What are biopsies?
A biopsy is the removal of tissue in order to examine it for disease. The tissue samples can be taken from any part of the body. Biopsies are performed in several Different ways. Some biopsies involve removing a small amount of tissue with a needle while others involve surgically removing an entire lump, or nodule, that is Suspicious.
Often, the tissue is removed by placing a needle through the skin (percutaneously) to the area of abnormality. Biopsies can be safely performed with imaging Guidance such as ultrasound, x-ray, computed tomography (CT), or MRI. These types of imaging are used to determine exactly where to place the needle and Perform the biopsy.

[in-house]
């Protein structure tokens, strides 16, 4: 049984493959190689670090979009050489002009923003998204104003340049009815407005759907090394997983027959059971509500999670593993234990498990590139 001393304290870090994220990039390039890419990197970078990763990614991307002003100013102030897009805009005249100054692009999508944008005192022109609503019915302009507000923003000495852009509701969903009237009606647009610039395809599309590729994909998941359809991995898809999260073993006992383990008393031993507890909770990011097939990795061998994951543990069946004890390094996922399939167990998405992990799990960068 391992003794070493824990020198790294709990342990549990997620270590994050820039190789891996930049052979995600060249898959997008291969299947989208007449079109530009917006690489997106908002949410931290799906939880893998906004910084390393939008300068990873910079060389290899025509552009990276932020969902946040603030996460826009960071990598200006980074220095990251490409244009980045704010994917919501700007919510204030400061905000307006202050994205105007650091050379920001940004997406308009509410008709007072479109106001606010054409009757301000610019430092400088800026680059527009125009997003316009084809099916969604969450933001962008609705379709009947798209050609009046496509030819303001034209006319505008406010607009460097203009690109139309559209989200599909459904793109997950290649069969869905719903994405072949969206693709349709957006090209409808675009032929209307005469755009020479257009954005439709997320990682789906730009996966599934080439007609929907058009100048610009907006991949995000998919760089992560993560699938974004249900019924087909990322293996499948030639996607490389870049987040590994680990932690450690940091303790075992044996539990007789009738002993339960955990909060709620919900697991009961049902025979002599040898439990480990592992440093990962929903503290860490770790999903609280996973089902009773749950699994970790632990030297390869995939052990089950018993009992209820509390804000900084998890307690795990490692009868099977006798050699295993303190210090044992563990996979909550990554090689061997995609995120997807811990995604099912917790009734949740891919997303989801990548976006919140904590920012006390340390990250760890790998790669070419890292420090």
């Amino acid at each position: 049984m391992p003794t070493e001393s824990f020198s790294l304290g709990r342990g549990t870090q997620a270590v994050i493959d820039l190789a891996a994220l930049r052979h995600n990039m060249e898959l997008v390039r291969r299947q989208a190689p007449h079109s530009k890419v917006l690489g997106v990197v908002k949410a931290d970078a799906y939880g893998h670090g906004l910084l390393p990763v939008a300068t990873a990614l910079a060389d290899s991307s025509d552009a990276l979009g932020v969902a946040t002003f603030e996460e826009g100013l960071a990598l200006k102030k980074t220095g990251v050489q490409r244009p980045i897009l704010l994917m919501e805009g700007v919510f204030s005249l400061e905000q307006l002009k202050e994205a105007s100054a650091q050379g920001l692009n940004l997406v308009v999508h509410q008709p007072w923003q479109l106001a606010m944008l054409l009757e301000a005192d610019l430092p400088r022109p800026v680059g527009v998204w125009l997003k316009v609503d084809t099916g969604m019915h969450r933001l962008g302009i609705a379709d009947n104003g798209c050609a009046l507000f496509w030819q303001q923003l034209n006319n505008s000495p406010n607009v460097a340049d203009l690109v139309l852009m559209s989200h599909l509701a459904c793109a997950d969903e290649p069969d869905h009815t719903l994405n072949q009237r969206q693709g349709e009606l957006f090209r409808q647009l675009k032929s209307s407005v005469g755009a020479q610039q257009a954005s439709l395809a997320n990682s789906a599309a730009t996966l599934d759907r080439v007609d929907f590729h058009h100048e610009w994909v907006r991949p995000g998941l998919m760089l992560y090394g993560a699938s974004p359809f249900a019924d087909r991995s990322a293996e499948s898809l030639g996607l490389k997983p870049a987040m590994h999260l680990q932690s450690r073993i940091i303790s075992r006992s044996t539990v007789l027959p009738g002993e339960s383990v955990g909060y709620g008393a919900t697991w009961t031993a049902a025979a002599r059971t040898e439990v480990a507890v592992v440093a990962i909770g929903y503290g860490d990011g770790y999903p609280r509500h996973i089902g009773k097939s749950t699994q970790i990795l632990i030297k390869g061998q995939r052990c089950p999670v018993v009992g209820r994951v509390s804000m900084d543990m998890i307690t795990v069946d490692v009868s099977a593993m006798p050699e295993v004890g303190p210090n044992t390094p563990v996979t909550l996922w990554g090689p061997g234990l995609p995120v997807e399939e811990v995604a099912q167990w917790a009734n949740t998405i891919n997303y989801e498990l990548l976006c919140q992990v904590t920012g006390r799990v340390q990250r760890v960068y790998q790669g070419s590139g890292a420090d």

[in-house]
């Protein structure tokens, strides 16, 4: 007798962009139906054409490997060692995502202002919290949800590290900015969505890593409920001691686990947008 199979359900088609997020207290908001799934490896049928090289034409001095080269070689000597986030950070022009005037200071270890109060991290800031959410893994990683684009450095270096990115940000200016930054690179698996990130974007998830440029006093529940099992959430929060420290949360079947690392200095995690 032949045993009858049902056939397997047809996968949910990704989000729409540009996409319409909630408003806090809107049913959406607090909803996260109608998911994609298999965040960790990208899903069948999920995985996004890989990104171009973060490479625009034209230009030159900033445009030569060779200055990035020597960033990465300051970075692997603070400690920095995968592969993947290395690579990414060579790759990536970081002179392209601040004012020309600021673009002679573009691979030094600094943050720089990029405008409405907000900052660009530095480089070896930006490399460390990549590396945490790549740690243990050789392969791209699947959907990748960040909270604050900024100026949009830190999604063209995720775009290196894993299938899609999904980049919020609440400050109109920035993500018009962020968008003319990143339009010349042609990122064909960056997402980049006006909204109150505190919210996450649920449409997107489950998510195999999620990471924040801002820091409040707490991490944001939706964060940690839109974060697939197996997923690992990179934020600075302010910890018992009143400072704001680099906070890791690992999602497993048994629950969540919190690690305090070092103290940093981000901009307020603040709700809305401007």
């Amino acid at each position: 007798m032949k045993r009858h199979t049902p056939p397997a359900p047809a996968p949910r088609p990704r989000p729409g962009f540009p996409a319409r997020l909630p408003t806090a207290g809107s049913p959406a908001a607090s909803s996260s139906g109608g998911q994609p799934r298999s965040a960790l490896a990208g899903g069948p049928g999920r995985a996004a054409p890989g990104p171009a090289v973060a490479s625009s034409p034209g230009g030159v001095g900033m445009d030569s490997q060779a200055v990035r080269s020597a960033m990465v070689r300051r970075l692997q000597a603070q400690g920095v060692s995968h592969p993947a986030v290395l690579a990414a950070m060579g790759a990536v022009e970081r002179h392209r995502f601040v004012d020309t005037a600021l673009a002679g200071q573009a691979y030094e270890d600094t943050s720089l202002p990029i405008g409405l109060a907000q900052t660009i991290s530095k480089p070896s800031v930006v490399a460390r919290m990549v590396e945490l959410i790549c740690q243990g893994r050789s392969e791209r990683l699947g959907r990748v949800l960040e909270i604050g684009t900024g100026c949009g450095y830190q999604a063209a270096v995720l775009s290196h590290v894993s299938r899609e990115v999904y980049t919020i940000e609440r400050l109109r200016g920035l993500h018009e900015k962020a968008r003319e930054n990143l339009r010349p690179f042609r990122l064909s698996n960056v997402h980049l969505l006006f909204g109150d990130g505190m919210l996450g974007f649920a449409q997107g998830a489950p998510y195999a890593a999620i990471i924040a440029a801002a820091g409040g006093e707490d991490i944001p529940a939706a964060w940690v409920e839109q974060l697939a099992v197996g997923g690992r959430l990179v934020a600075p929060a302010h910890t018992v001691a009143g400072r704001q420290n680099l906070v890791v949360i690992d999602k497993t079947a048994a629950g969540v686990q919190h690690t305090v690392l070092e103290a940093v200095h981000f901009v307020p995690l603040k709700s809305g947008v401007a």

Why should I do it?
When a nodule is detected, imaging tests may be performed to help determine if it is benign (non-cancerous) or malignant (cancerous). If imaging studies cannot Clearly define the abnormality, a biopsy may be necessary.
Usually, a biopsy is performed to examine tissue for disease. It may also be done to match organ tissue before a transplant. Biopsies are frequently used to Diagnose cancer, but they can help identify other conditions such as infections and autoimmune disorders.
Any preparations needed?